Edgy writer Houellebecq wins France's top book prize
France's best-known writer Michel Houellebecq won its top literary prize Monday for a best-selling satire of art and celebrity, fans hailing it as an overdue honour for his edgy, sex-charged writing.
Houellebecq came close to winning in 1998 and 2005 but has divided readers and critics with dark tales that have drawn accusations of obscenity and racial provocation.
He won the Goncourt Prize for his best-selling satire "The Map and the Territory", the jury announced at the chic Drouant restaurant in Paris after voting seven to two in his favour.
"It's a weird feeling but I am deeply happy," Houellebecq told reporters afterwards.
"Some people only follow contemporary literature thanks to the Goncourt, and literature is not French people's main concern, so this is very useful."
"La carte et le territoire" (The Map and the Territory) satirises the Paris art and celebrity world in the tale of Jed Martin, an artist who gains global fame by photographing old Michelin maps.
It softens the misanthropic tone of his four previous novels, but skewers with dry humour a number of real-life personalities, even featuring a drunken, stinking, badly-dressed writer named Michel Houellebecq.
Liberation newspaper called it a "masterpiece", though the critic Pierre Asouline in Le Monde complained that it lacked depth despite a good style.
It has sold well in spite of a row over accusations of plagiarism, which the author has dismissed as "ridiculous".
"It's perhaps the easiest-to-read of my books," Houellebecq said. "Certainly the most complex in structure."
In the English-speaking world Houellebecq has been compared to the American Bret Easton-Ellis and Britain's Martin Amis, whose novels likewise feature highly-sexed anti-heroes. The latter's 1984 novel "Money" similarly introduced a character named Martin Amis.
Houellebecq receives a symbolic cheque for 10 euros from the Goncourt Academy, but the prize is said to guarantee average sales of 400,000 copies and has become a seal of approval for France's top authors.
"Atomised" narrowly missed out on a Goncourt in 1998, prompting Houellebecq to accuse the judges of taking bribes, boosting his reputation for grumpiness.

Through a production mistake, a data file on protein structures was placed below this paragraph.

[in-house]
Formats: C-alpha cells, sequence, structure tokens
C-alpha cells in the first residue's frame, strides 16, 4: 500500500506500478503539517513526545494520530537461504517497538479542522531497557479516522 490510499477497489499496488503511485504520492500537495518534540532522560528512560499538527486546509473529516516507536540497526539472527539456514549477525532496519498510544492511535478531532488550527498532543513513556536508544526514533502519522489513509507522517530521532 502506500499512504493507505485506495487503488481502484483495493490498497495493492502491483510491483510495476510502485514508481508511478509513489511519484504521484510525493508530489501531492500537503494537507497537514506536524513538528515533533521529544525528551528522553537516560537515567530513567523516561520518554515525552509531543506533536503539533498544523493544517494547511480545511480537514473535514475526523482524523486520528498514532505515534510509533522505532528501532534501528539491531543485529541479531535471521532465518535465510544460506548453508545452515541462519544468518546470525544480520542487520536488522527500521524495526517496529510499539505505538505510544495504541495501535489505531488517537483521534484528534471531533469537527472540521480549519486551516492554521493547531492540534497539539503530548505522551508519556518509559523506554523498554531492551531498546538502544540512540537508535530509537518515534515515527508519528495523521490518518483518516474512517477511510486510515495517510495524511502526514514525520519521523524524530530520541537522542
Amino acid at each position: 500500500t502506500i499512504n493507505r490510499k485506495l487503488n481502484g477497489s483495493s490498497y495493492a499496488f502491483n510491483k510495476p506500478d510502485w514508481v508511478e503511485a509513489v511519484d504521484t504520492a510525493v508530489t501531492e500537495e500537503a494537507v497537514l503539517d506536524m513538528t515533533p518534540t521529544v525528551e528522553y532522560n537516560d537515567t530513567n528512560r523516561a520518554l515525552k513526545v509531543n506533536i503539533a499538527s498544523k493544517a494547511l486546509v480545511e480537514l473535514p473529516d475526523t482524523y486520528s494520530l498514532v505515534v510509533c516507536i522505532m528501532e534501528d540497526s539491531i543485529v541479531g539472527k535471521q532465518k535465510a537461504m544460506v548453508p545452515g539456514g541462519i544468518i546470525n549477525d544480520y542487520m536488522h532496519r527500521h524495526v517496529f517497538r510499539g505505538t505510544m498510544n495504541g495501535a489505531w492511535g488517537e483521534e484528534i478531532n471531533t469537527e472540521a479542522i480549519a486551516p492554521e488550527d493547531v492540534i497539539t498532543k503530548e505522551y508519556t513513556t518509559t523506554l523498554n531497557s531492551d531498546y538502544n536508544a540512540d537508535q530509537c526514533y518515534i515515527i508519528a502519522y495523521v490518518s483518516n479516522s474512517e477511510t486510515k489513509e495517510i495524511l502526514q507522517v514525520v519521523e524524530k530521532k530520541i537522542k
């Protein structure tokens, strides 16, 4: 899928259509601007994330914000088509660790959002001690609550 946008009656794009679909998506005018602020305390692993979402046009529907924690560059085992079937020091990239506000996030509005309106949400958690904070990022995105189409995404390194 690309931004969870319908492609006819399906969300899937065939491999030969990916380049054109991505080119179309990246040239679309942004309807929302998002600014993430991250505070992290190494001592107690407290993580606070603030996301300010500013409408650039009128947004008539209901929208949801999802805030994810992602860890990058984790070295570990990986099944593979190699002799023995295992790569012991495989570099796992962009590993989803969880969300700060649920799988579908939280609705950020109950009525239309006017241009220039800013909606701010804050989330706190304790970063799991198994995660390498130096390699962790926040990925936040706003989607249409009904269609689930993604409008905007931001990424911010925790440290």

"Why not me?" he complained in an interview with Liberation at the time.
Another work, "The Possibility of an Island", came within one vote of a Goncourt win in 2005.
In 2001, "Platform" landed him in court on charges over his depiction of Islam, but he was cleared of all charges. He now divides his time between Spain and Ireland.
The plagiarism claim over his latest book centred on three factual passages that were apparently lifted almost word-for-word from Wikipedia, the user-generated online encyclopedia.
The author dismissed the accusation, arguing that mixing existing texts into fiction was a technique countless writers have used.
To survive the Goncourt Academy's 13-round voting process he beat off competition from Virginie Despentes, whose punk novel "Apocalypse Baby" won two votes from the jury.
Despentes, 41, another literary wild child who writes violent and erotic novels in urban dialect, instead scooped the Renaudot prize, also awarded on Monday, considered the next best thing to the Goncourt.
While most French critics praised "The Map and the Territory", one writer on the Goncourt jury -- the French-Moroccan novelist Tahar Ben Jelloun -- said he wasted three days reading it.
One of Houellebecq's fans, Socialist Party leader Martine Aubry, said the prize rewarded the "modernity and topicality" of all his work.
Assouline wrote in his literary blog for Le Monde: "If the Goncourt jury had not crowned him this time, they would have looked ridiculous."
© 2010 AFP